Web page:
Considering I don’t actually like Christmas pudding, it may seem a little strange that this is actually the fourth post I’ve written concerning the stuff in as many years (you can find the previous three here, here and here) – but I keep finding interesting and unusual historical recipes for this most seasonal of desserts! And this recipe is a particularly interesting one, which dates from sometime during the interwar period.
Issued as a promotional item by the Empire Marketing Board, this recipe (which appears to have come with Royal Approval, no less!) is familiar fare – apart from the addition of a pint of beer, something I have personally never seen before in a Christmas pudding recipe – but is unusual in that each ingredient is listed alongside its country of origin among the various colonies of the British Empire at the time.
The idea of this Empire Christmas Pudding recipe was already popular before this poster was even published, having been featured in various newspapers of the time – and had even been a plot device in One Family, a 1930 film made by the Board to promote the idea further. This somewhat plodding, old-fashioned and unpopular movie told the tale of a schoolboy who dreams of visiting all the colonies listed in the recipe to find the ingredients in order to make the King a Christmas pudding (they’d made better films!).
The Empire Marketing Board itself had been set up in 1926 to boost ‘advantageous’ trade between the colonies and the metropolis, support scientific research, and encourage people to buy Empire-made and produced goods. In order to achieve such aims, a large part of the process involved aggressive advertising campaigns – and this seasonal recipe is an prime example of the kind of promotional material that the Empire Marketing Board issued in large numbers during the late 1920s and early 1930s.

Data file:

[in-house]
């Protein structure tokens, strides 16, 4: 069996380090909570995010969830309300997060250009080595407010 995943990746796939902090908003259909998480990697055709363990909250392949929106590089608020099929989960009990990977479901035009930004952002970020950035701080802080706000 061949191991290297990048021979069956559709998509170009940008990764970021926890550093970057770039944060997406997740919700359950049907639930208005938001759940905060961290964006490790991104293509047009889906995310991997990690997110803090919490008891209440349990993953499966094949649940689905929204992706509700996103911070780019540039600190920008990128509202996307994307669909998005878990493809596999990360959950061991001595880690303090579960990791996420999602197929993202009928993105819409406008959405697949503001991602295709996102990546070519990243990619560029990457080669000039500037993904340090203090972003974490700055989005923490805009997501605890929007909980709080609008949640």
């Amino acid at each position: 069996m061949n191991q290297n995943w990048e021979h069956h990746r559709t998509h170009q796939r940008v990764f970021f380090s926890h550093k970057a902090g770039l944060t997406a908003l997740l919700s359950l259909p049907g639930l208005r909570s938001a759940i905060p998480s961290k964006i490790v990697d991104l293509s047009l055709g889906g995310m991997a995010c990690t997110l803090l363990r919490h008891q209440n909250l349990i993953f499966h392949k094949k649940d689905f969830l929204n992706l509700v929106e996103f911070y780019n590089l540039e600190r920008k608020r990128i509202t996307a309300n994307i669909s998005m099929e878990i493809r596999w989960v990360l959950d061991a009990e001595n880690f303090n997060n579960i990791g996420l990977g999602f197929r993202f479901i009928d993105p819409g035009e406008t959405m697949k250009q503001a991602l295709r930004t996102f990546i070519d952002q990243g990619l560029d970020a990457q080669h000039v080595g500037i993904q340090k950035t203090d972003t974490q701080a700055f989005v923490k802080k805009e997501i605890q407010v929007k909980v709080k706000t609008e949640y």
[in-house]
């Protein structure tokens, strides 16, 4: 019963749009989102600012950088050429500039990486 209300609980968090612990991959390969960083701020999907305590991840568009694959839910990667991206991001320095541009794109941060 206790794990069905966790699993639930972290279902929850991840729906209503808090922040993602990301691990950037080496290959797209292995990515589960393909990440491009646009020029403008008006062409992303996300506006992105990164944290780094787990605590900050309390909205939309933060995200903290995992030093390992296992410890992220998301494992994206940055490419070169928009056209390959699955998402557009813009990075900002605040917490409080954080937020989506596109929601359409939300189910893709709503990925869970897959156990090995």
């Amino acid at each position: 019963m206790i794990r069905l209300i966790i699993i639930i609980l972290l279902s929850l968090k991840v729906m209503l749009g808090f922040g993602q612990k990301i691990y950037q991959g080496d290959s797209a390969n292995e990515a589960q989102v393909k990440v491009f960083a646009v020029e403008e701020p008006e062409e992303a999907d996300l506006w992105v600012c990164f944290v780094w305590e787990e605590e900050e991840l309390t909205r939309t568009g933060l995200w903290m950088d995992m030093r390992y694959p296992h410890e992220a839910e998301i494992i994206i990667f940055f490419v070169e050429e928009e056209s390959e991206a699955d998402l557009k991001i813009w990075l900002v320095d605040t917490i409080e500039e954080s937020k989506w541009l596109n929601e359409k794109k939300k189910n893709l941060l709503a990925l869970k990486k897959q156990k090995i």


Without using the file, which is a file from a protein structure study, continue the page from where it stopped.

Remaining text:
How successful it all was is debateable – some colonies only joined these campaigns with considerable reluctance, and there was much debate in others about the Board’s effectiveness in promoting trade. Add to this the fact that although the British Empire was (territorially) at its height during the interwar period, it was (economically) starting to decline, and, by the early 1930s, the cracks were really beginning to show as various colonies slowly began to move towards independence.
In 1933, the Board lost its funding during a round of government cuts, and, after only seven years in operation, was forced to close, leaving little more than an archive of distinctive adverts behind. However, the Board’s film arm, which had been responsible for One Family, was absorbed by the influential GPO Film Unit; later famous for such classics as Night Mail (1936) and the important wartime propaganda shorts London Can Take It (1940) and Christmas Under Fire (1941) – the latter of which I posted about last Christmas.
It’s strange to think that a festive recipe for pudding could be so political – but this one most certainly was, and its association with the Empire Marketing Board makes it a fascinating, if tiny, piece of evidence for official attitudes towards what can only be described as a once all-powerful institution as it slowly came to an end. This Christmas pudding is very much a document of its time.
For even more festive reading from me, click here.